This Week’s Big Deal: Adding a Personal Touch to Digital Interactions
June 24, 2019
One of the hardest parts about selling today, and an aspect I often hear salespeople lament, is the inherently impersonal nature of engaging prospects online. Many of us got into this profession because of our personality and charisma, which can be tough to convey in a digital setting.
There are ways, however, we can still add a personal touch and differentiate ourselves from the pack. The importance of doing so is difficult to measure, but impossible to ignore.
Recently, Mike Schultz of RAIN Group shared a story from a previous job, where his company’s Chief Financial Officer told him why they chose to go with a particular firm. “We picked them because I liked them better,” the CFO said. “All of the firms were qualified to do the work of taking us public. So it came down to which team I felt most comfortable with. Who I wanted to work with. Who communicated with me the best.”
In other words: Even when you have the best product, the best price, and the best fit, you can still lose out because a competing sales rep simply connected better with pivotal decision makers at an account.
In the interest of helping you make that connection, we’re going to highlight two key opportunities for making a memorable impression and increasing your likability factor, even without the benefit of a face-to-face interaction.
Adding a Personal Touch to Digital Sales
Drawing from top trending sales content around the web last week, here are some insights and advice to help you develop a highly appealing digital sales presence.
Shape Their Perception Before the First Interaction
We all know it’s critical to make a good first impression. But sometimes the first impression comes before we ever have the chance to engage a buyer directly. In the age of the internet, the old adage about how our reputations precede us is truer than ever. Prospects can uncover a wealth of information about you before they ever speak (or write) a word to you.
With this in mind, it’s vital to account for all the places someone might go to learn about you, and ensure they’re sending all the right signals.
Your Headline: This is the snippet that appears right under your name in your profile, and alongside it in search results. It’s the most visible piece of content associated with you on LinkedIn. Think of it as your chance to make a quick two-second impression on anyone who comes across you on the platform. By default, it’ll simply show your position and company, but that won’t stand out. Get creative and try to uniquely frame yourself as someone that a person in your niche would want to spark a conversation with. For example, instead of “Sales Rep at Acme Data,” you could say “Hardcore Data Nerd Who Loves to Chat Software.”
Your Pitch: As James notes in his piece, the summary section of your profile offers a chance to make an “elevator pitch” before ever doing so directly with a prospect — not just for your product or service, but for yourself. Demonstrate your expertise and position yourself as a consultative advocate.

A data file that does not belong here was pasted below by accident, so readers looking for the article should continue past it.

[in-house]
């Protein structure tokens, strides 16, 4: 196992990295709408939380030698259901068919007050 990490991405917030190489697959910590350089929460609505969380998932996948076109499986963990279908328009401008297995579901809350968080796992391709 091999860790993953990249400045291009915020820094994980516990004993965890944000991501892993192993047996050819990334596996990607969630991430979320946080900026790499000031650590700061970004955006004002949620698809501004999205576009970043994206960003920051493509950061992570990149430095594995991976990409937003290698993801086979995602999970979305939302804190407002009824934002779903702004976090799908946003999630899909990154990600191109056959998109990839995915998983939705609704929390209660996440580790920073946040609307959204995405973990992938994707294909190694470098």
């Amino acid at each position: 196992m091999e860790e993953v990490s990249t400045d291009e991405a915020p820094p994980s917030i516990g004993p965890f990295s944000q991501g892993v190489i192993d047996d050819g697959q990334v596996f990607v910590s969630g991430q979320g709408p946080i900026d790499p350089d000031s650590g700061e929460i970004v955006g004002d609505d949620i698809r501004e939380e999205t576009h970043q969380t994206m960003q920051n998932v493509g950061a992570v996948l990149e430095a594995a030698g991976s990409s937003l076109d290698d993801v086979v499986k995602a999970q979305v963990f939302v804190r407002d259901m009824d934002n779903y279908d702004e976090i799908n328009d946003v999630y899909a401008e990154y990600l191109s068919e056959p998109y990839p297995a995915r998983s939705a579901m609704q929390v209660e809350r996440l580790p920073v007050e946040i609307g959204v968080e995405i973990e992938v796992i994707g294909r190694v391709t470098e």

Your Reviews and Recommendations: People tend to trust the things others say about us more than the things we say about ourselves. For this reason, third-party endorsements can be quite powerful. In his Forbes article, James is talking more about featuring reviews of your solution on your profile (which is a good idea), but here I’m talking more about personal endorsements from folks who’ve worked with you in the past.
Multimedia: Strong visuals tend to catch people’s eyes more than plain text, so multimedia can be a real difference-maker. This brings us to our next item.
Use Video to Tell Your Story
If you can’t converse with a prospect in person, video might be the next-best thing. This allows the individual on the other end to see you, and feel (in a way) like you’re talking right to them. We’ve written in the past about how video can give B2B sellers an edge, and last week on our blog we featured a handbook for the age of video selling. You can find guidance for getting started in those articles.
Another recent post worth checking out is from Katie Martell on marketing videos that defeat buyer apathy. As the title suggests, this article is oriented toward marketers, but it’s a valuable read for any salesperson who wants to master the art of compelling, persuasive video content. Martell’s tips:
- Speak to your niche
- Talk like a human being
- Drive urgency
- Earn trust
- Be where customers want you to be
Each of these will help you come off as approachable and knowledgeable. I would especially emphasize the second suggestion: talk like a human being. Don’t worry about creating a fully-scripted, flawlessly performed and shot video. You’re better off just taking selfie video with your smartphone, speaking casually and authentically. This will be your best bet for replicating that “in-person” experience and can make you seem relatable to prospects.
Let the Real You Show Through
In a vast sea of different solutions and salespeople, it can be challenging to rise above and get noticed. One of the best ways to do so is by letting your real personality shine through in your digital persona. As we’ve established here, there are ways to break through the impersonal nature of the internet, and those who do so effectively will be at an advantage.
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